Chinese Journal of Catalysis ›› 2021, Vol. 42 ›› Issue (8): 1269-1286.DOI: 10.1016/S1872-2067(20)63619-1

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Recent developments in the use of single-atom catalysts for water splitting

Yao Wanga,b, Xun Huangb,*(), Zidong Weib   

  1. aInstitute of New-Energy and Low-Carbon Technology, Sichuan University, Chengdu 610065, Sichuan, China
    bChongqing Key Laboratory of Chemical Process for Clean Energy and Resource Utilization, College of Chemistry and Chemical Engineering, Chongqing University, Chongqing 400044, China
  • Received:2020-09-23 Accepted:2020-10-24 Online:2021-08-18 Published:2020-12-10
  • Contact: Xun Huang
  • About author:*. Tel/Fax: +86-23-65678931;
  • Supported by:
    This work was supported by the National Natural Science Foundation of China(21761162015);This work was supported by the National Natural Science Foundation of China(91834301);This work was supported by the National Natural Science Foundation of China(21908148);Sichuan Science and Technology Program(2020YJ0088);the Fundamental Research Funds for the Central Universities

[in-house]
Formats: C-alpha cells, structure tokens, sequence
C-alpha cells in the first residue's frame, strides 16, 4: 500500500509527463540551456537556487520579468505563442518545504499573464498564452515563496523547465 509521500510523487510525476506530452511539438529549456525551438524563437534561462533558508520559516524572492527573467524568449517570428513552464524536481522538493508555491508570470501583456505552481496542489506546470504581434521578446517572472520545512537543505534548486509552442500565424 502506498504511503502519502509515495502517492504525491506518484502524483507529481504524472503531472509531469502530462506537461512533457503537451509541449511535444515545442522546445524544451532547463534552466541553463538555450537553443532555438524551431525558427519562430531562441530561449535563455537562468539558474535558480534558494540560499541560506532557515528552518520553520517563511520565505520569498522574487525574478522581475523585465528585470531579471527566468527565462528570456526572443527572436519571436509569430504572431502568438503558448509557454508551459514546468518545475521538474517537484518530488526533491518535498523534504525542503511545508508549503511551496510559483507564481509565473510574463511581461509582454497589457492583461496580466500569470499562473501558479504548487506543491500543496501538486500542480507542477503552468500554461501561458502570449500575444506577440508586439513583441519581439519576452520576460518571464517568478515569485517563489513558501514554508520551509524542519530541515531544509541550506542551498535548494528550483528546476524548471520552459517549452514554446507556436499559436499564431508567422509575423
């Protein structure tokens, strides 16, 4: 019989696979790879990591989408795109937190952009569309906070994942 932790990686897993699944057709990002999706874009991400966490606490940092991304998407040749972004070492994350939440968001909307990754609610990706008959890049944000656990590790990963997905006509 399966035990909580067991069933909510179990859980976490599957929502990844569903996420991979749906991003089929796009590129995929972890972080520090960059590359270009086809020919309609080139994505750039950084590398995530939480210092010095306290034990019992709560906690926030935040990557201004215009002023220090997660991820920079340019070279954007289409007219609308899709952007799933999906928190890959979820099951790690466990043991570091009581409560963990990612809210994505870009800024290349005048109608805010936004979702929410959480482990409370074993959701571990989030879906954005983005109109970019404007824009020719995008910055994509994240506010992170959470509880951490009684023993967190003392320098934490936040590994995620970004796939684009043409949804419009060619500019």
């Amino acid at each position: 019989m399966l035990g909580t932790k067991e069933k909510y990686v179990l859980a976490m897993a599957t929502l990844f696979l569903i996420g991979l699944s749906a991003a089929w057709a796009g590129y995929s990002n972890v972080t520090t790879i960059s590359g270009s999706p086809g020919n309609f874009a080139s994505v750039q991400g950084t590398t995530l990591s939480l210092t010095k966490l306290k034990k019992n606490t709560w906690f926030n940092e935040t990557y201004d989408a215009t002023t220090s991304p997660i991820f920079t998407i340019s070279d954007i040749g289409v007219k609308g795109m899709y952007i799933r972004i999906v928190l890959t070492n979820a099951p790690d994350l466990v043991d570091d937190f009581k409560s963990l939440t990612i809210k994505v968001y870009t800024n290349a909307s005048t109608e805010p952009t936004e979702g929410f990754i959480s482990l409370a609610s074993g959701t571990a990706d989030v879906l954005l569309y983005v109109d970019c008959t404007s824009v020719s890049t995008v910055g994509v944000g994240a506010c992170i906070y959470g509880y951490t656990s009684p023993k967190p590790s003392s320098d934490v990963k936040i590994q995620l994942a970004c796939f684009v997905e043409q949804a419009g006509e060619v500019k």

Electrochemical water splitting is regarded as the most promising approach to produce hydrogen. However, the sluggish electrochemical reactions occurring at the anode and cathode, namely, the oxygen evolution reaction (OER) and the hydrogen evolution reaction (HER), respectively, consume a tremendous amount of energy, seriously hampering its wide application. Recently, single-atom catalysts (SACs) have been proposed to effectively enhance the kinetics of these two reactions. In this minireview, we focus on the recent progress in SACs for OER and HER applications. Three classes of SACs have been reviewed, i.e., alloy-based SACs, carbon-based SACs and SACs supported on other compounds. Different factors affecting the activities of SACs are also highlighted, including the inherent element property, the coordination environment, the geometric structure and the loading amount of metal atoms. Finally, we summarize the current problems and directions for future development in SACs.

Key words: Single-atom catalyst, Electrochemical water splitting, Inherent element property, Coordination environment, Geometric structure